8 Responses

  1. Jean LeBlanc Says:

    Speechless at the beauty of this poem…

  2. seaviewwarrenpoint Says:

    How absolutely lovely!


  3. Alan Summers Says:

    Chad Lee Robinson is a classic haiku writer, and has a great feel for haiku that show the inter-relationship between sky and earth. I highly recommend reading Chad Lee Robinson's collection Rope Marks.

    There is a skill in writing simplistically something with great depth, and Chad is a delightfully engaging writer for combining simplicity with depth.

    Alan, With Words

  4. Peter Newton Says:

    a big sky poem so quietly to itself a sense of wonder
    here is a poet who never says too much
    in a vertical poem that marries form and function

  5. Lorna Cahall Says:

    Delightful and I especially liked the layout. It fits perfectly.

  6. haikuapprentice Says:

    This poem by Chad Robinson is exceptional.

    Obviously the first thing that strikes us is the unusual form. Robinson has structured the poem in a single vertical line. While unexpected in English haiku, of course in Japanese haiku are always written vertically, often in a single line. So although he has apparently "violated" the expected English form, he has very deliberately identified his work with the native form of haiku in Japan. And he does this for a very particular reason. The act of reading of the poem reproduces the experience that it contains.

    On a vast open field, perhaps in the American Midwest, or the prairies of Canada stands a figure looking up. The sky is overwhelming and awesome in its vastness. In its blueness it can be literally seen as another kind of ocean – a connection which Robinson appears to deliberately want us to draw, through his use of the word "deep". He is alone, surveying an ocean of sky.

    The very structure of his poem appears to represent him, standing there, a mere twig on the vast spreading plains – and yet defiantly human, standing upright against that unrelenting horizon. In an overwhelming cosmos, indifferent to humanity, the poet stands.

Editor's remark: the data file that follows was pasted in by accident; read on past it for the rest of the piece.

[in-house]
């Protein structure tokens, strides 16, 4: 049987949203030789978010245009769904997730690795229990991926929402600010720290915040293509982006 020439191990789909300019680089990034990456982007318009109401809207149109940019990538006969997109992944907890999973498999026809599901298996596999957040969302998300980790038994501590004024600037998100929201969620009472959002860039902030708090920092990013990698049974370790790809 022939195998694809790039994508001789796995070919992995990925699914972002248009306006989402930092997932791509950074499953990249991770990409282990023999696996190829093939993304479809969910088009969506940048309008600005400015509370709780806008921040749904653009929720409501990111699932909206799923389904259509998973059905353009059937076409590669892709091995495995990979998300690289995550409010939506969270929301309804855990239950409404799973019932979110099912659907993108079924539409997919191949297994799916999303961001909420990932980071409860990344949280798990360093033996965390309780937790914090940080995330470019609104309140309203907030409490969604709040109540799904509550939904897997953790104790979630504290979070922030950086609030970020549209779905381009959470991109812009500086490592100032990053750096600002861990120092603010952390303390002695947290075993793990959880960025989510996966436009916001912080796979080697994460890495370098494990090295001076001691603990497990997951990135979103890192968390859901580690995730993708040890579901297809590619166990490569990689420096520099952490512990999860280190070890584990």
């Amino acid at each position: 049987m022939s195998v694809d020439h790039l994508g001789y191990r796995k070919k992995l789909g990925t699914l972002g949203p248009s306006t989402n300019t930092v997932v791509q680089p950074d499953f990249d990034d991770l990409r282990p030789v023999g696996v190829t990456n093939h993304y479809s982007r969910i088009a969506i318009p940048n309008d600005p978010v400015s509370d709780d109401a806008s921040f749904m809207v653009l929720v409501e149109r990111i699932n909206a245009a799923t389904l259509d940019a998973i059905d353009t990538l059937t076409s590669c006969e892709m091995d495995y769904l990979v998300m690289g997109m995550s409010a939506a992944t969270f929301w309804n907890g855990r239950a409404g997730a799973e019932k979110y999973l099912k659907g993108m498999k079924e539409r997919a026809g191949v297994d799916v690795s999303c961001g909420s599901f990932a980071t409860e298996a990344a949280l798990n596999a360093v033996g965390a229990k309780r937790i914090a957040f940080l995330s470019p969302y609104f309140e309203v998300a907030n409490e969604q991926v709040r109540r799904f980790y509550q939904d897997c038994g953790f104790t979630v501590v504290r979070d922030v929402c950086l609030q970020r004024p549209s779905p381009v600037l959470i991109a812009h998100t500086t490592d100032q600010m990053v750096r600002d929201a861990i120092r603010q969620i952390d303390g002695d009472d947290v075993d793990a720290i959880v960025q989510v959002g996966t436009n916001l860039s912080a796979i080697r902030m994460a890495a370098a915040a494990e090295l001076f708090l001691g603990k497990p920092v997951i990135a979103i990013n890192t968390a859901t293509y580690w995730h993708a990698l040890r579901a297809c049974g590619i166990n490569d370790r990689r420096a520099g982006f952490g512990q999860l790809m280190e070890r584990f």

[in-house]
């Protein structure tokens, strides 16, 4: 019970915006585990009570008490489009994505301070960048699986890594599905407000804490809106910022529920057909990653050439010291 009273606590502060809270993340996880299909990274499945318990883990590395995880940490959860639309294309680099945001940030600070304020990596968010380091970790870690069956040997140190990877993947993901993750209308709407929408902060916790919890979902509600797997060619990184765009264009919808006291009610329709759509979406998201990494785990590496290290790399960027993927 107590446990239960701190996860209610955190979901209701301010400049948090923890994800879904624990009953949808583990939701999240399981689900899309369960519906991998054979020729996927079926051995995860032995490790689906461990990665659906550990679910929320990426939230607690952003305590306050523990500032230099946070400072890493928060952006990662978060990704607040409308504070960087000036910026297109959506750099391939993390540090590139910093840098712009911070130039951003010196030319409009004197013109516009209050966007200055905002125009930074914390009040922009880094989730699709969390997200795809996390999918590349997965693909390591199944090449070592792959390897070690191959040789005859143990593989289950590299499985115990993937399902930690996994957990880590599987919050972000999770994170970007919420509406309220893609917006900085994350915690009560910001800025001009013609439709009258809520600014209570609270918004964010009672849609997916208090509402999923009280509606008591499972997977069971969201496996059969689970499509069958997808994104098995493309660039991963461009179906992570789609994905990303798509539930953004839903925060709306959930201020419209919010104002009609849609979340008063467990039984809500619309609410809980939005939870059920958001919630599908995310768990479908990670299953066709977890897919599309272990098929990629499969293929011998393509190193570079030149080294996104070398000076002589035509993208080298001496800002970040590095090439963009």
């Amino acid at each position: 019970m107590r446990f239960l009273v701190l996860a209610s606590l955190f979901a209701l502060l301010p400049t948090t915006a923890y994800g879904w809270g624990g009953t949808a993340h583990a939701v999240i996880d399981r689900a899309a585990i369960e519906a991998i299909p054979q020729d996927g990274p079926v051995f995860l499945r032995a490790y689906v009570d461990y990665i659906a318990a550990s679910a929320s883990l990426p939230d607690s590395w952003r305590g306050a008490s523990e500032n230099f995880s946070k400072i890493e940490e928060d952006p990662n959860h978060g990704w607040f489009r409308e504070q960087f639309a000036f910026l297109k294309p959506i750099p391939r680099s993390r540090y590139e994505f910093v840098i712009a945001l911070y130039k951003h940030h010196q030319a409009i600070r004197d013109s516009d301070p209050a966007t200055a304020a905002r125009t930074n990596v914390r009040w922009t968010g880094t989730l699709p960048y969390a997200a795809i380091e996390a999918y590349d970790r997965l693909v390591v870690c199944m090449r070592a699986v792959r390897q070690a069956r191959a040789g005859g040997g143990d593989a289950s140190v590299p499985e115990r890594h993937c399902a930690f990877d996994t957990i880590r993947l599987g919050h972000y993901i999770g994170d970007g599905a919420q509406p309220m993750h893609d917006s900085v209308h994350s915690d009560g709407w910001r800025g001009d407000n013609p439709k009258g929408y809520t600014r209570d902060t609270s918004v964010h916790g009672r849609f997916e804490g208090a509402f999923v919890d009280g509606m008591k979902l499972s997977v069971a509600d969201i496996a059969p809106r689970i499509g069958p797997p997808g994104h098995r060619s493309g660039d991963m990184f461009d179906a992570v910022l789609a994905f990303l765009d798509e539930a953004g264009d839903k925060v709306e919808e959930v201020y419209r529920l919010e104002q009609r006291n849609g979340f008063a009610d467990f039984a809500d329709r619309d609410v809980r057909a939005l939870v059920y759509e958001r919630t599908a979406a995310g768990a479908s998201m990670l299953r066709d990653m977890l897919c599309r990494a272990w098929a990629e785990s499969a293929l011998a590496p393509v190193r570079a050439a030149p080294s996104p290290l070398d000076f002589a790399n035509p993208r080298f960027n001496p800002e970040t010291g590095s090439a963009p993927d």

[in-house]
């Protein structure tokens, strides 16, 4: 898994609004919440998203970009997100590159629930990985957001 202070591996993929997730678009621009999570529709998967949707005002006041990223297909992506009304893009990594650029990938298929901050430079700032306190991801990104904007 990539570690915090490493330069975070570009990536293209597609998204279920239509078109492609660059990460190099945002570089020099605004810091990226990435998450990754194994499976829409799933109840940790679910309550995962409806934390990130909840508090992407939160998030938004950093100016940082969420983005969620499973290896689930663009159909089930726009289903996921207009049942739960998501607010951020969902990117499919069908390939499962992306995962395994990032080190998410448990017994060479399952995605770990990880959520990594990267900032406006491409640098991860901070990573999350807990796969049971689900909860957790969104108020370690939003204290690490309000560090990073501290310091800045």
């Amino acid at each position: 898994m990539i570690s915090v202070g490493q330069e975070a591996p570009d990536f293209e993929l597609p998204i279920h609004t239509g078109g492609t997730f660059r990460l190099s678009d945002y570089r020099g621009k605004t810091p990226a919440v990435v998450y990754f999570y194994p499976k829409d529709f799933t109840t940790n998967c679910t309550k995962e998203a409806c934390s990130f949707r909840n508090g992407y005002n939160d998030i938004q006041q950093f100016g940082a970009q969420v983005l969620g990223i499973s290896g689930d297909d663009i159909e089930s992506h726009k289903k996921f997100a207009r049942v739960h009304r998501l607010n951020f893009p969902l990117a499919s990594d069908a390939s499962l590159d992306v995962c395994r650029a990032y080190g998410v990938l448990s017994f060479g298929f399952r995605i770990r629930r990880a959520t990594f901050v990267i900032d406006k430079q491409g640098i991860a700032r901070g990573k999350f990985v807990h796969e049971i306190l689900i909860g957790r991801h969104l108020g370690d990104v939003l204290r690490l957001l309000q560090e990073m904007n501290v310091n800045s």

The vertical line of the poem can also serve as a bridge between the earth and the sky, elevating our horizon, connecting us to the limitless sky. Like a Japanese woodblock print this poem itself is an icon, drawing us in. Deliberately Robinson is painting an artwork for transcending and perfecting human nature – just through his construction of words on page.

    But unlike a static picture this artwork is dynamic. As the poet scans the sky with a downward movement of his head, when reading the poem, so do we, until we touch down on land – on the prairie.

    There is something almost vertiginous in this movement and this poem, which astoundingly manages to capture the vast horizontal plains of the prairie through a vertical line of words. Had Robinson written it in a single horizontal line, or even in the traditional three lines, it would have had none of this effect.

    The poem also captures for me a memory of childhood wonder, and brings it back to me with fresh appreciation. I have certainly stood in a field and gazed up into the sky, twirling around with arms outstretched and laughing. But not for decades, and now that memory, rekindled from this poem, is rendered with a poignancy that comes from experience and years, the knowledge and appreciation of the fragility of life.

  7. @DreamsOfTaos Says:

    Excellent, as usual.

  8. Ellen Grace Olinger Says:

    I loved this poem too, the second I read it. Thank you, Ellen

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